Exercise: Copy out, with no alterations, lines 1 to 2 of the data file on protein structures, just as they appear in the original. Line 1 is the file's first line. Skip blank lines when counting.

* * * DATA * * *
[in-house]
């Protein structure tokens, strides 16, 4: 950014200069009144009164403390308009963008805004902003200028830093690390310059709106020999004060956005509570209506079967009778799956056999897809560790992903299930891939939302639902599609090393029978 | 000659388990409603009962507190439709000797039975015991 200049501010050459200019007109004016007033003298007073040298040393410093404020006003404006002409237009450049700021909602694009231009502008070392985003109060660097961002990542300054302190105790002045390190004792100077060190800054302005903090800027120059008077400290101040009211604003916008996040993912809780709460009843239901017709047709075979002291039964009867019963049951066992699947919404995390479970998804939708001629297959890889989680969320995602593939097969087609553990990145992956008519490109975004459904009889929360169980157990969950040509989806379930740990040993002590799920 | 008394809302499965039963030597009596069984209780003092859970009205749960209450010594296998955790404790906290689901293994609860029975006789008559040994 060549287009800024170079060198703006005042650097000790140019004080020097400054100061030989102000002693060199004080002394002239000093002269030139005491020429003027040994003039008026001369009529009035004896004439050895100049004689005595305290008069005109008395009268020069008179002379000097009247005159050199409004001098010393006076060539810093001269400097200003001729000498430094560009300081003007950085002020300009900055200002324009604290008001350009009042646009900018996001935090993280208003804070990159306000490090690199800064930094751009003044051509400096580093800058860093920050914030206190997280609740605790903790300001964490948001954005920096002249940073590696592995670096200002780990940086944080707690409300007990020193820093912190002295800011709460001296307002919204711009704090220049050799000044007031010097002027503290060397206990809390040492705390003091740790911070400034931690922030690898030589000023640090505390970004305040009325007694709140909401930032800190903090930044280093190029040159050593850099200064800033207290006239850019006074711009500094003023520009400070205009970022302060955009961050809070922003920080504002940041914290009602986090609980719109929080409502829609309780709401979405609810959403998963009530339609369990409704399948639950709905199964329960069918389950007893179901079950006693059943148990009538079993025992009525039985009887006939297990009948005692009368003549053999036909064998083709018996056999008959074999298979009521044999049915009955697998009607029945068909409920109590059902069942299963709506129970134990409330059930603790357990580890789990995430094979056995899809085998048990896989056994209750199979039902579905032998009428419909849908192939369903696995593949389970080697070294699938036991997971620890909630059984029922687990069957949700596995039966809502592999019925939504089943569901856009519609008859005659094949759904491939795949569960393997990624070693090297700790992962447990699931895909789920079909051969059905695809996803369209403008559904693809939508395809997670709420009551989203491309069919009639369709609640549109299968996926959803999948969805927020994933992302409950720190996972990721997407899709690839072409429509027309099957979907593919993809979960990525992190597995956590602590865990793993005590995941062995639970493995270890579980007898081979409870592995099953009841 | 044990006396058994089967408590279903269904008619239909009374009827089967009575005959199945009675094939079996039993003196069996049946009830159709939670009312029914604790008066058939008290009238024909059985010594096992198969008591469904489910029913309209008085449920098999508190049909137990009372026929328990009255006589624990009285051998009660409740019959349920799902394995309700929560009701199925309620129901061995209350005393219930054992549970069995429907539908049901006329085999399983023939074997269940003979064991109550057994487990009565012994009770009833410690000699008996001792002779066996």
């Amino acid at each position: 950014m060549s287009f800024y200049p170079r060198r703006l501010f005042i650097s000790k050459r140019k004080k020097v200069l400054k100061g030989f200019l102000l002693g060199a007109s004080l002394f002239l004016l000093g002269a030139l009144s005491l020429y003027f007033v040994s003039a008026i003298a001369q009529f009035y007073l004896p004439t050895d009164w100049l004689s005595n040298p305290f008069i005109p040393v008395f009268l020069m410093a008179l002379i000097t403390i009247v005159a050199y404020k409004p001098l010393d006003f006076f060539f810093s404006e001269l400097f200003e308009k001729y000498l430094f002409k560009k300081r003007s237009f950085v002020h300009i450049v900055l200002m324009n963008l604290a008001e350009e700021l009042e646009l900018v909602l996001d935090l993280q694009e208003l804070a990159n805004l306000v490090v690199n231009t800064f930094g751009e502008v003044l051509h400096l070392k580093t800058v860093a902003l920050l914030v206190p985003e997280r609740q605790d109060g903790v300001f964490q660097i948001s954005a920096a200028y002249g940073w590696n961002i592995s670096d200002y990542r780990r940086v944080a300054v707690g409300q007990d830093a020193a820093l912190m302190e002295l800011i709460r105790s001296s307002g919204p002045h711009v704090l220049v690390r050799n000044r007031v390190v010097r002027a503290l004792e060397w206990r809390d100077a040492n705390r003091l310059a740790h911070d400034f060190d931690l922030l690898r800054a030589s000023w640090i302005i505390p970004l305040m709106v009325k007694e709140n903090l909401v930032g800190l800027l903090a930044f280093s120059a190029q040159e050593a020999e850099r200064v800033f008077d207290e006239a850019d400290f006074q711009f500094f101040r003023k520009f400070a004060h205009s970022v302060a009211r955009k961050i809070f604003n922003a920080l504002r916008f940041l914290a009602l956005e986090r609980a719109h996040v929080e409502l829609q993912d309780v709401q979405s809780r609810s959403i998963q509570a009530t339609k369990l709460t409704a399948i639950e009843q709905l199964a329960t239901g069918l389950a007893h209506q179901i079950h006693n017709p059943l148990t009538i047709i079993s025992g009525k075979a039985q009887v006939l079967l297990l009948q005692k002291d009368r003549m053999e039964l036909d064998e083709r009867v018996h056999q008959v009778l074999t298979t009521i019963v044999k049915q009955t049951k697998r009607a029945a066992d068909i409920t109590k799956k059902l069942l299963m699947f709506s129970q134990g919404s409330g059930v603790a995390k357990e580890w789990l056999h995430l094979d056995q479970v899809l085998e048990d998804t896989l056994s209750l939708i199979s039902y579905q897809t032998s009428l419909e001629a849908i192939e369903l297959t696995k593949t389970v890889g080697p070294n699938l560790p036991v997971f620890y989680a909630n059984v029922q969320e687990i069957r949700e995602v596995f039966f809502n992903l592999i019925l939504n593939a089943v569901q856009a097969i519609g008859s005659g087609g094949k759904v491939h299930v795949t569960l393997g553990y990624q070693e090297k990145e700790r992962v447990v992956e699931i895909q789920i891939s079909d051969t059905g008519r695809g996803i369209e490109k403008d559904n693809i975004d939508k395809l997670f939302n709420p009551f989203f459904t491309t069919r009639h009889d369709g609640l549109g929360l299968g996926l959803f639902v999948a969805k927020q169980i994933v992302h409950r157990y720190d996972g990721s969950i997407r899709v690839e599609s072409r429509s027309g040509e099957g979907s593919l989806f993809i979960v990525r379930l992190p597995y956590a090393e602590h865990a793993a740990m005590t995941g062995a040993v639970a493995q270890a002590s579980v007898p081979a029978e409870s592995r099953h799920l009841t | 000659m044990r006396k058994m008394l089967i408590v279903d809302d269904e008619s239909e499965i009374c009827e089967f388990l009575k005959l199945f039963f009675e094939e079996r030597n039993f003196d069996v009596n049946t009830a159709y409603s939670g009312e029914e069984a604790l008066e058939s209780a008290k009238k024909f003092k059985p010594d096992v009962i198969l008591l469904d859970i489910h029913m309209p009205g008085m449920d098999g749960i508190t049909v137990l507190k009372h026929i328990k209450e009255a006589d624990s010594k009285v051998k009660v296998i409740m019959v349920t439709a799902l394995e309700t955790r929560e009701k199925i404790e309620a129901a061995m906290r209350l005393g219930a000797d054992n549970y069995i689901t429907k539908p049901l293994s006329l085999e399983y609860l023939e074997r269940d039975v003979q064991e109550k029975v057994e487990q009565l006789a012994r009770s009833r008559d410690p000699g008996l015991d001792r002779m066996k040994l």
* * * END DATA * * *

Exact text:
[in-house]
């Protein structure tokens, strides 16, 4: 950014200069009144009164403390308009963008805004902003200028830093690390310059709106020999004060956005509570209506079967009778799956056999897809560790992903299930891939939302639902599609090393029978 | 000659388990409603009962507190439709000797039975015991 200049501010050459200019007109004016007033003298007073040298040393410093404020006003404006002409237009450049700021909602694009231009502008070392985003109060660097961002990542300054302190105790002045390190004792100077060190800054302005903090800027120059008077400290101040009211604003916008996040993912809780709460009843239901017709047709075979002291039964009867019963049951066992699947919404995390479970998804939708001629297959890889989680969320995602593939097969087609553990990145992956008519490109975004459904009889929360169980157990969950040509989806379930740990040993002590799920 | 008394809302499965039963030597009596069984209780003092859970009205749960209450010594296998955790404790906290689901293994609860029975006789008559040994 060549287009800024170079060198703006005042650097000790140019004080020097400054100061030989102000002693060199004080002394002239000093002269030139005491020429003027040994003039008026001369009529009035004896004439050895100049004689005595305290008069005109008395009268020069008179002379000097009247005159050199409004001098010393006076060539810093001269400097200003001729000498430094560009300081003007950085002020300009900055200002324009604290008001350009009042646009900018996001935090993280208003804070990159306000490090690199800064930094751009003044051509400096580093800058860093920050914030206190997280609740605790903790300001964490948001954005920096002249940073590696592995670096200002780990940086944080707690409300007990020193820093912190002295800011709460001296307002919204711009704090220049050799000044007031010097002027503290060397206990809390040492705390003091740790911070400034931690922030690898030589000023640090505390970004305040009325007694709140909401930032800190903090930044280093190029040159050593850099200064800033207290006239850019006074711009500094003023520009400070205009970022302060955009961050809070922003920080504002940041914290009602986090609980719109929080409502829609309780709401979405609810959403998963009530339609369990409704399948639950709905199964329960069918389950007893179901079950006693059943148990009538079993025992009525039985009887006939297990009948005692009368003549053999036909064998083709018996056999008959074999298979009521044999049915009955697998009607029945068909409920109590059902069942299963709506129970134990409330059930603790357990580890789990995430094979056995899809085998048990896989056994209750199979039902579905032998009428419909849908192939369903696995593949389970080697070294699938036991997971620890909630059984029922687990069957949700596995039966809502592999019925939504089943569901856009519609008859005659094949759904491939795949569960393997990624070693090297700790992962447990699931895909789920079909051969059905695809996803369209403008559904693809939508395809997670709420009551989203491309069919009639369709609640549109299968996926959803999948969805927020994933992302409950720190996972990721997407899709690839072409429509027309099957979907593919993809979960990525992190597995956590602590865990793993005590995941062995639970493995270890579980007898081979409870592995099953009841 | 044990006396058994089967408590279903269904008619239909009374009827089967009575005959199945009675094939079996039993003196069996049946009830159709939670009312029914604790008066058939008290009238024909059985010594096992198969008591469904489910029913309209008085449920098999508190049909137990009372026929328990009255006589624990009285051998009660409740019959349920799902394995309700929560009701199925309620129901061995209350005393219930054992549970069995429907539908049901006329085999399983023939074997269940003979064991109550057994487990009565012994009770009833410690000699008996001792002779066996």